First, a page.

Another dumb question from a dslr newbie -- camera shake?

Discussion in 'Digital SLR' started by Roy Smith, Mar 14, 2006.

  1. Roy Smith

    Roy Smith Guest

    In 35mm film, I used to use the rule of thumb that I could hand hold
    without noticable shake as long as the shutter speed was faster than
    about 1/f, i.e. with my f=50mm lens, I could shoot 1/60 or faster and
    be OK. With my f=180mm, I would aim for 1/250 or faster. If I could
    brace the camera against a solid object, I'd hope for about 1 stop
    better than that.

    How does this rule work with digital cameras? Let's say I've got a
    4/3 system (just to make the math easy), where a f=25mm lens gives the
    same field of view as a f=50mm on a 35mm camera. Can I expect that
    1/60 sec will give me about the same amount of visible camera shake?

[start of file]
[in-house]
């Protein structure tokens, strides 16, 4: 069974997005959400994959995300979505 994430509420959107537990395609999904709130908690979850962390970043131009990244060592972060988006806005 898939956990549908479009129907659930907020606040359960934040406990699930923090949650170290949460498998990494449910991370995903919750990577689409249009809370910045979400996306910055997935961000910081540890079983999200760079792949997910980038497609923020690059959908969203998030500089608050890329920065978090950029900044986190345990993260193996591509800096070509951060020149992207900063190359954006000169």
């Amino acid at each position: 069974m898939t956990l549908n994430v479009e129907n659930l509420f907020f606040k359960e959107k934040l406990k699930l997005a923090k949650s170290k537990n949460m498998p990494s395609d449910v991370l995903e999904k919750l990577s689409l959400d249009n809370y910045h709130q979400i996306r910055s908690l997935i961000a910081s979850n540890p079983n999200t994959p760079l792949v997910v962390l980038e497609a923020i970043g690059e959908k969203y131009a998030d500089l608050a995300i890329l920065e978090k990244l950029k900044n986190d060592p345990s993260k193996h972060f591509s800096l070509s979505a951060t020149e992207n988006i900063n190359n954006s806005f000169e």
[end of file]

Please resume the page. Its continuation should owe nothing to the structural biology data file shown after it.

How much improvement can I expect from the Image Stabilization systems
    some lenses have? Will I get a 1 stop improvement? More? Or is that
    just not the right way to think about it?
     
    Roy Smith, Mar 14, 2006
    #1
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  2. Today Roy Smith commented courteously on the subject at hand
    In my film days many years ago, I could get down to 1/4-1/8
    with my 50mm Nikkor and maybe 1/15 with my 105mm. But, with
    the much harder pressure to press the shutter on the digitals
    I've owned and the time the camera takes to do its AF et al, I
    find that camera shake comes on at much higher shutter speeds.
    Plus, my hands are shakier today than they were 30 years ago,
    What people relay to you is at best an estimate of what you
    will see personally, as shooting conditions and subject type
    as well as varying skill in using camera(s) are important.
    Once you buy what you're intending to buy (or, maybe you
    already did), your best bet IMHO is to do your own tests. You
    are the only one who really knows how much /you/ shake and how
    much is the camera needing much more oomph on the shutter
    button than your film camera.